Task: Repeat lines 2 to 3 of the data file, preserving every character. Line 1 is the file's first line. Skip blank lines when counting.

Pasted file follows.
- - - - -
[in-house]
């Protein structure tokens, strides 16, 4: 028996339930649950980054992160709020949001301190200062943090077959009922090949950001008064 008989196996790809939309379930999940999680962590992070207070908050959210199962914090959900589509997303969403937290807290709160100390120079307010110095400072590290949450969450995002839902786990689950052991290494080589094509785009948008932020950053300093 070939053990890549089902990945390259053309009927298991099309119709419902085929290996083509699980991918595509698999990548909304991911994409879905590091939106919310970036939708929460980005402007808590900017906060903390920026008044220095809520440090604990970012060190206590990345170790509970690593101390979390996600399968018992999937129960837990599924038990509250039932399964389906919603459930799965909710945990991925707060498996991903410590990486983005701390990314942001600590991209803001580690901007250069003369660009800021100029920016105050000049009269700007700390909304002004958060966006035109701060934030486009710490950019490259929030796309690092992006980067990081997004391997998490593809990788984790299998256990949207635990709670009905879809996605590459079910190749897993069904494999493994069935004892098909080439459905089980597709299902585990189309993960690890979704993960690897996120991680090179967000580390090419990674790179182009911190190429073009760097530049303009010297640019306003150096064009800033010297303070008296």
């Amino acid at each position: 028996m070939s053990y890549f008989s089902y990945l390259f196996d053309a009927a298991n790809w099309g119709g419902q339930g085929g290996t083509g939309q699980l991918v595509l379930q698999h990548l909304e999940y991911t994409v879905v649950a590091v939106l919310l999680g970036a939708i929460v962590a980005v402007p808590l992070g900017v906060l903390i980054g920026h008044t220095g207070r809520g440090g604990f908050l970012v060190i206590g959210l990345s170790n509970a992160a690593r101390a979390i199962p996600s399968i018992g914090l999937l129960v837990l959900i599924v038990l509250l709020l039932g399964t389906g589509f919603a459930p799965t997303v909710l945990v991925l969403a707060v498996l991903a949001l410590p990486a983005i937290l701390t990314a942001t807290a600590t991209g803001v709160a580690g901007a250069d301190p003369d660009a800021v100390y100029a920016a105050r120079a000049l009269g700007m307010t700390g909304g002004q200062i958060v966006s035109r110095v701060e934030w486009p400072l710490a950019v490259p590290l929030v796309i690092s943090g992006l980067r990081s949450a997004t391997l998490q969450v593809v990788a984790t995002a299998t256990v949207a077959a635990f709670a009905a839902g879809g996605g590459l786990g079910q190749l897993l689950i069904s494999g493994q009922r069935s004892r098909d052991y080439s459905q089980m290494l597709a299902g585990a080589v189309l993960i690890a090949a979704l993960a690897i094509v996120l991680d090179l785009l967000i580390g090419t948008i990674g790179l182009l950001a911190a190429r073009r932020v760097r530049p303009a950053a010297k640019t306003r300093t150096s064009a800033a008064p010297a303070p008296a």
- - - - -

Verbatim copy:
């Protein structure tokens, strides 16, 4: 028996339930649950980054992160709020949001301190200062943090077959009922090949950001008064 008989196996790809939309379930999940999680962590992070207070908050959210199962914090959900589509997303969403937290807290709160100390120079307010110095400072590290949450969450995002839902786990689950052991290494080589094509785009948008932020950053300093 070939053990890549089902990945390259053309009927298991099309119709419902085929290996083509699980991918595509698999990548909304991911994409879905590091939106919310970036939708929460980005402007808590900017906060903390920026008044220095809520440090604990970012060190206590990345170790509970690593101390979390996600399968018992999937129960837990599924038990509250039932399964389906919603459930799965909710945990991925707060498996991903410590990486983005701390990314942001600590991209803001580690901007250069003369660009800021100029920016105050000049009269700007700390909304002004958060966006035109701060934030486009710490950019490259929030796309690092992006980067990081997004391997998490593809990788984790299998256990949207635990709670009905879809996605590459079910190749897993069904494999493994069935004892098909080439459905089980597709299902585990189309993960690890979704993960690897996120991680090179967000580390090419990674790179182009911190190429073009760097530049303009010297640019306003150096064009800033010297303070008296």
């Amino acid at each position: 028996m070939s053990y890549f008989s089902y990945l390259f196996d053309a009927a298991n790809w099309g119709g419902q339930g085929g290996t083509g939309q699980l991918v595509l379930q698999h990548l909304e999940y991911t994409v879905v649950a590091v939106l919310l999680g970036a939708i929460v962590a980005v402007p808590l992070g900017v906060l903390i980054g920026h008044t220095g207070r809520g440090g604990f908050l970012v060190i206590g959210l990345s170790n509970a992160a690593r101390a979390i199962p996600s399968i018992g914090l999937l129960v837990l959900i599924v038990l509250l709020l039932g399964t389906g589509f919603a459930p799965t997303v909710l945990v991925l969403a707060v498996l991903a949001l410590p990486a983005i937290l701390t990314a942001t807290a600590t991209g803001v709160a580690g901007a250069d301190p003369d660009a800021v100390y100029a920016a105050r120079a000049l009269g700007m307010t700390g909304g002004q200062i958060v966006s035109r110095v701060e934030w486009p400072l710490a950019v490259p590290l929030v796309i690092s943090g992006l980067r990081s949450a997004t391997l998490q969450v593809v990788a984790t995002a299998t256990v949207a077959a635990f709670a009905a839902g879809g996605g590459l786990g079910q190749l897993l689950i069904s494999g493994q009922r069935s004892r098909d052991y080439s459905q089980m290494l597709a299902g585990a080589v189309l993960i690890a090949a979704l993960a690897i094509v996120l991680d090179l785009l967000i580390g090419t948008i990674g790179l182009l950001a911190a190429r073009r932020v760097r530049p303009a950053a010297k640019t306003r300093t150096s064009a800033a008064p010297a303070p008296a």